The CDC has tracked every case of hantavirus pulmonary syndrome across… (Paul Bearce, Associated…)
In his 30-plus years as a doctor, Bruce Tempest had never seen anything like it.
A Navajo man having trouble breathing showed up at the emergency room of a small hospital in Gallup, N.M. Less than an hour later, he was dead. The man had been young, athletic and otherwise healthy. His fiancee had died days before, also from sudden breathing problems.
"This is something different," Tempest, now 76, remembered thinking of the 1993 illnesses. "It just doesn't fit."
Tempest contacted area doctors, looking for other cases. Then he asked the University of New Mexico for help. Soon, the patients were being airlifted to Albuquerque. They arrived with chills and aches but soon were in complete respiratory distress. Physicians were at a loss: Was it sepsis? Influenza? Bubonic plague?
Doctors had confronted a medical mystery, and they knew it had to be solved quickly. Patients were showing up at the hospital "not feeling well one day and being dead the next," said Gregory Glass, an epidemiologist at Johns Hopkins University.
When the cases hit television, a lucky clue came in. A doctor called and said the illness sounded a lot like a virus he had observed in Korea in the 1950s. It was called hantavirus.
This summer's hantavirus outbreak in Yosemite National Park has served as a sobering reminder: Mystery still surrounds the disease.
"The biggest mystery is we don't have a good explanation," said Barbara Knust, a Centers for Disease Control and Prevention epidemiologist. "For Yosemite, why this year of all years is there an increased number of cases?"
Nearly 20 years after being identified in the U.S., hantavirus is better understood but no less vexing. Researchers now know it causes hantavirus pulmonary syndrome, a severe respiratory disease. It is transmitted through the droppings and urine of deer mice, and not through person-to-person contact. Treated early, patients have a better chance of survival. But there is no cure, and more than one-third of patients die.
The Yosemite cases follow the pattern: Three of the eight visitors who fell ill died. Officials have called the outbreak unprecedented — more than one hantavirus infection from the same location in the same year is very rare.
The National Park Service has closed the cabins believed to be at the heart of the outbreak. State and federal scientists are scouring the park, trapping mice and conducting laboratory tests. Public health officials are warning doctors worldwide to watch for possible symptoms, which can be confused with the flu and can take weeks to show up.
And the California Department of Public Health said the risk of new cases remains, even as the summer surge of visitors wanes.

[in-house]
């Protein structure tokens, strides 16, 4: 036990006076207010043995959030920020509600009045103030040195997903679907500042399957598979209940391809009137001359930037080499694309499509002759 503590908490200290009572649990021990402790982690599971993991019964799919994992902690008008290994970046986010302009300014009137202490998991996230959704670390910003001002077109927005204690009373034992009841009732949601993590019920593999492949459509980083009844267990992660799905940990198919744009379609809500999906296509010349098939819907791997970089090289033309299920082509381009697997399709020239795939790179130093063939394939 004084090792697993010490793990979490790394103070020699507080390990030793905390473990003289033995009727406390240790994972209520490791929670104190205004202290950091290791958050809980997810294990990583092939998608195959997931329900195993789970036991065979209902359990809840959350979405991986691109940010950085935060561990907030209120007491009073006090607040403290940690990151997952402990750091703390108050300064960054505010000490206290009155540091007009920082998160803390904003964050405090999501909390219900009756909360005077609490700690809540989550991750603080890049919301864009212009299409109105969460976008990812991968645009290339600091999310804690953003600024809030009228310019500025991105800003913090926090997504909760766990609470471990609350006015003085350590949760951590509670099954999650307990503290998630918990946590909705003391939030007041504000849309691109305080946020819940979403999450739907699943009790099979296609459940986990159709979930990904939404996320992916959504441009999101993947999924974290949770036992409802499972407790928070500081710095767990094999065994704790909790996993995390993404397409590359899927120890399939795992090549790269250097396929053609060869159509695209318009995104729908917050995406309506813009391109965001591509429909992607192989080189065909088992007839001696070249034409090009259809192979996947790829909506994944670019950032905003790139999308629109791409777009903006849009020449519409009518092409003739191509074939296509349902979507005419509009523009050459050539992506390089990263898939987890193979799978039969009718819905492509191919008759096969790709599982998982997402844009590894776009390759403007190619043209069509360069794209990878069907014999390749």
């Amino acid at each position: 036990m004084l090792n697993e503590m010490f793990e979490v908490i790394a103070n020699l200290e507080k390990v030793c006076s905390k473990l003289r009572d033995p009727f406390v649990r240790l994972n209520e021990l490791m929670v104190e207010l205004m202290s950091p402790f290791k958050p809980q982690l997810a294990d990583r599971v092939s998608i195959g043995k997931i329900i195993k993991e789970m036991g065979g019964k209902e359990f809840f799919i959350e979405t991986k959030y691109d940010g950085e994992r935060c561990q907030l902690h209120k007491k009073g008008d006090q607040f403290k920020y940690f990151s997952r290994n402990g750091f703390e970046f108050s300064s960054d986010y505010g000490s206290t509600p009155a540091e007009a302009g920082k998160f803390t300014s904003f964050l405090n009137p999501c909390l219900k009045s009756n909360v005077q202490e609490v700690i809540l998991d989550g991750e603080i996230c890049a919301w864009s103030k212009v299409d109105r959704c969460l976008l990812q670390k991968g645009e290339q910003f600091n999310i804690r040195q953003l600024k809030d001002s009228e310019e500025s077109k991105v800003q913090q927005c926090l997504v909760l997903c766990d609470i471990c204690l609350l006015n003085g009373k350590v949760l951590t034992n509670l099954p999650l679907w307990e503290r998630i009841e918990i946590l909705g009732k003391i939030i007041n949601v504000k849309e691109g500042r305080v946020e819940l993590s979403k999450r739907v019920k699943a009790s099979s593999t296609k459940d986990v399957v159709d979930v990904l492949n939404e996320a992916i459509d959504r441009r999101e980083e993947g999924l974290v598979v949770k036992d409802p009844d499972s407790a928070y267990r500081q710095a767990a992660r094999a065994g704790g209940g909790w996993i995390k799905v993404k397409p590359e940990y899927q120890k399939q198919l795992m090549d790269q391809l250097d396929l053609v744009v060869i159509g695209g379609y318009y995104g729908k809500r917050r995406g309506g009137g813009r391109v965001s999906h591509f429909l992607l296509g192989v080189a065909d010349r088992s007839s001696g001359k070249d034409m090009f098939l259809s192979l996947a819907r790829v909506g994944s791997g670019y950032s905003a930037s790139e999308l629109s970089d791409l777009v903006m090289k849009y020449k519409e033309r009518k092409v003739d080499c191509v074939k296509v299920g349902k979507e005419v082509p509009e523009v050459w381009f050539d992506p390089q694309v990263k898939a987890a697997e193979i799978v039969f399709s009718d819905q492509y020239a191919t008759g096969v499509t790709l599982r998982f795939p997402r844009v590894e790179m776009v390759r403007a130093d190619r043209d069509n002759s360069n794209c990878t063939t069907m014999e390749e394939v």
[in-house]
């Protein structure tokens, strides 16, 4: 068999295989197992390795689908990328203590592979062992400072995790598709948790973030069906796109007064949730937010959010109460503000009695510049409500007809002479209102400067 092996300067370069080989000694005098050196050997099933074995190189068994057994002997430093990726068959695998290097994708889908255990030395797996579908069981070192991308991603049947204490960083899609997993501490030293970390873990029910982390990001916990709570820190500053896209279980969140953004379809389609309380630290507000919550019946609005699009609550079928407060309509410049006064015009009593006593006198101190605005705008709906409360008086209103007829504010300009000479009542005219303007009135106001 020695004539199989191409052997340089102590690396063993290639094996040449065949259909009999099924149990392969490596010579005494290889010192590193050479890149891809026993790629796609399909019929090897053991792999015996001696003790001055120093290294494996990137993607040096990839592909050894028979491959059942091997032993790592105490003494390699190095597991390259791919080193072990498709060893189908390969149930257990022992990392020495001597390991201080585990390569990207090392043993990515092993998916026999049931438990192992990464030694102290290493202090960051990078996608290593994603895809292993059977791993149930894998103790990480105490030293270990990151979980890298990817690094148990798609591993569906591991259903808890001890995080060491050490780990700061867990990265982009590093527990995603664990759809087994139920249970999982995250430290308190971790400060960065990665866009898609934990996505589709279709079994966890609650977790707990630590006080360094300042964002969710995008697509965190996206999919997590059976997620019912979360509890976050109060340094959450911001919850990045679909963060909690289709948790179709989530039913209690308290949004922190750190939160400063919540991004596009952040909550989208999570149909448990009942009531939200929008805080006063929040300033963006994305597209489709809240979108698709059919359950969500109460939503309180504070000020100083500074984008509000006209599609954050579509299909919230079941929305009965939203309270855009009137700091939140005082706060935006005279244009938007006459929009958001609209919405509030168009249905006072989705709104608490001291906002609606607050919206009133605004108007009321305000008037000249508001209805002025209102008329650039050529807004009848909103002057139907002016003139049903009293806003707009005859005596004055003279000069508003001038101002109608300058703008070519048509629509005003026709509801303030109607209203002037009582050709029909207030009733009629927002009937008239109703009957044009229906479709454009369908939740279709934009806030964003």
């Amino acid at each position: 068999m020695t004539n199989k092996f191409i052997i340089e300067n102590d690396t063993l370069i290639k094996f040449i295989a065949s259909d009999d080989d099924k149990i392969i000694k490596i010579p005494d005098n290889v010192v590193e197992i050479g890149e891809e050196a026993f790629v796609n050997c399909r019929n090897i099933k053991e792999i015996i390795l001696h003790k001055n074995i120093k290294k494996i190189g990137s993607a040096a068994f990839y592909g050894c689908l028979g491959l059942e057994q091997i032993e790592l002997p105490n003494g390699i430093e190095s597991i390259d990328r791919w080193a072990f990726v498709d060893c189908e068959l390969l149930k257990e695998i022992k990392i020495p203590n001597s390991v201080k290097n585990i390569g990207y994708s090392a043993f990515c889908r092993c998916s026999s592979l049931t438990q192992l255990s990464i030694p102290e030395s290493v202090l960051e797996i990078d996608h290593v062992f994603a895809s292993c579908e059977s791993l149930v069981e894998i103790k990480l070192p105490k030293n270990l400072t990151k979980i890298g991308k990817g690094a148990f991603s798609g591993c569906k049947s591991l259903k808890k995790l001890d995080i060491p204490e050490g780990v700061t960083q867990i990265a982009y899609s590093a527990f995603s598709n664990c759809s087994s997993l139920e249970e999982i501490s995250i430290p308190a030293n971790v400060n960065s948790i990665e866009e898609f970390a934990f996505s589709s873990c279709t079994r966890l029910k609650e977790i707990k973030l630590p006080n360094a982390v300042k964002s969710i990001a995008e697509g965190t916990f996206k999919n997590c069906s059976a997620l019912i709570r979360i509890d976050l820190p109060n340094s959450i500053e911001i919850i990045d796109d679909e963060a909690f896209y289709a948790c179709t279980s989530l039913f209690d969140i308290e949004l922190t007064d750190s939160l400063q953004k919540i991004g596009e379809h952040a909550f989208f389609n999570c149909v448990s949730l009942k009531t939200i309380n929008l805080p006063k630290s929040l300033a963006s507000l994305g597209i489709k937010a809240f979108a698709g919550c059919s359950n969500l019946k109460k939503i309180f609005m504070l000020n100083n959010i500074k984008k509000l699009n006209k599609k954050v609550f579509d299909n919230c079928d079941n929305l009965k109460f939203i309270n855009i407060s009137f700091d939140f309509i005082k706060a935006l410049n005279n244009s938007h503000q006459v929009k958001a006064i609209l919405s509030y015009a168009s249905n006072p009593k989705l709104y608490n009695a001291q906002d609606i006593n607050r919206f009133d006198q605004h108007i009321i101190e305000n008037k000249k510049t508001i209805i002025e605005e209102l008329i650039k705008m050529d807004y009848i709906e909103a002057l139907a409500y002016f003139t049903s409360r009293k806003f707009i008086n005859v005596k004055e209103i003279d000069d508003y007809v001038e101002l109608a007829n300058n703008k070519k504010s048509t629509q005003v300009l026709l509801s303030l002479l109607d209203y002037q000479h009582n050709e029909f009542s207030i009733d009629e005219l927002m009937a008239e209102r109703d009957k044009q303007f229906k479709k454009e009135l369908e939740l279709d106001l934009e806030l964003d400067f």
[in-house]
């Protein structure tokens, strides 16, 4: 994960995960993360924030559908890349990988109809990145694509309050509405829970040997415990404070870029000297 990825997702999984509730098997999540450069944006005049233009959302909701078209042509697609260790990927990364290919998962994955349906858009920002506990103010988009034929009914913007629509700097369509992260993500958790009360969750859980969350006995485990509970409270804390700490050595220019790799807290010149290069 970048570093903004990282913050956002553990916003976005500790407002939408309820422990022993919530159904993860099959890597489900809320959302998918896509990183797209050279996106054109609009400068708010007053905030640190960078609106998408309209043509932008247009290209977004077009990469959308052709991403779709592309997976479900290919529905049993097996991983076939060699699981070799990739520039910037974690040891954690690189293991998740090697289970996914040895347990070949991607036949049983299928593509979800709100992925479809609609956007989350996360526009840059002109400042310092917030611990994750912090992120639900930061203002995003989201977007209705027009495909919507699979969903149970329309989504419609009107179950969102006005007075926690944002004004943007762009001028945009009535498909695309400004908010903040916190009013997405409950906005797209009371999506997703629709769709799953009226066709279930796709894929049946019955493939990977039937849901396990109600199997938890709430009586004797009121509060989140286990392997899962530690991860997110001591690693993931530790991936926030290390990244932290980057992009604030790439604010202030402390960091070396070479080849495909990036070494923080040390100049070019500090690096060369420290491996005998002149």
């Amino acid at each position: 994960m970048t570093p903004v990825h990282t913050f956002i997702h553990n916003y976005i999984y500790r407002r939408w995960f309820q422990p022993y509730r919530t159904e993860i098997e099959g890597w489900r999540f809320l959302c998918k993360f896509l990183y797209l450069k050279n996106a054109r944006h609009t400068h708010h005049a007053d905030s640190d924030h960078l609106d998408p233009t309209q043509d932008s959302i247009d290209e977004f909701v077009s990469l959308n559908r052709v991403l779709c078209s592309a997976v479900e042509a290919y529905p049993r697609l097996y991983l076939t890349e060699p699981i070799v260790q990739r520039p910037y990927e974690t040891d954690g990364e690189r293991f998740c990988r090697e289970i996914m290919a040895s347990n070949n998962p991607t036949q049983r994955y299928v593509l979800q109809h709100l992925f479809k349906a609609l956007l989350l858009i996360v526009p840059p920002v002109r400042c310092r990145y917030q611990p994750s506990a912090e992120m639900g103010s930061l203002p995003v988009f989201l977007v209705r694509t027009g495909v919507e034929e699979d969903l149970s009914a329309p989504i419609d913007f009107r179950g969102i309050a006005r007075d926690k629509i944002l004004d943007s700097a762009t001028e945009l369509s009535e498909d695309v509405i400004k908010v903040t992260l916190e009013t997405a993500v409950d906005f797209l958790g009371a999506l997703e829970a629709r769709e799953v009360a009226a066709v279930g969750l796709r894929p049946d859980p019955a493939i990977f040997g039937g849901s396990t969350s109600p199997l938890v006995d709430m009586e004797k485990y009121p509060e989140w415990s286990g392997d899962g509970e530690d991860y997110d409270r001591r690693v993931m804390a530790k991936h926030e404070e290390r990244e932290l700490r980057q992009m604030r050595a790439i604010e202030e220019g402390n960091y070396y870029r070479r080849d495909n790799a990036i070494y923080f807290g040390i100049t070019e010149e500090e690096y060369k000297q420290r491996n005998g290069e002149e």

"These are not isolated cases in the hospitals in the mountains," said Daniel Uslan, assistant professor of infectious diseases at UCLA's medical school. "These are potentially people coming back to Los Angeles or other urban centers where doctors are perhaps not as aware of the infection."
Officials investigating the Yosemite cases have more to go on than a lucky tip. But just like in 1993, they are under pressure to quickly learn more about a disease that is pervasive and deadly.
As patients continued dying in the Four Corners region, doctors and epidemiologists had to accomplish three monumental tasks: pinpoint the cause of the illness, determine why only some people were getting it and track down its origin.
The CDC analyzed tissue from survivors and those who had died. Researchers tested for antibodies against viruses and hoped for a hit, Glass of Johns Hopkins said. When they tried hantavirus, they got a match.
Still, they didn't know why certain people got sick and others didn't. Paul Ettestad, part of the CDC team, visited homes throughout the Four Corners and asked relatives what the victims did in the days prior to getting ill. He also compared the victims' homes to neighbors' homes.
Researchers also tried to find the source of the disease. Knowing rodents carried hantavirus, they trapped hundreds of small mammals and found the virus in nearly one-third of the deer mice, according to the CDC. Before year's end, scientists isolated the specific type of hantavirus that caused the Four Corners cases and grew it in a laboratory.
"From an epidemiologist's point of view, this was amazing," Glass said. "We use it as a textbook case of how to do a really good epidemiology."
The CDC started tracking every case of hantavirus pulmonary syndrome across the U.S. In 1993, 48 people became ill. From 1994 to 2011, an average of 28 people got the disease each year.
Cases are more common in the Southwest but still are rare, said Elisabeth Lawaczeck, a public health veterinarian for the state of Colorado. "You have to be in the wrong place, in the wrong time, do the wrong thing — and inhale," she said.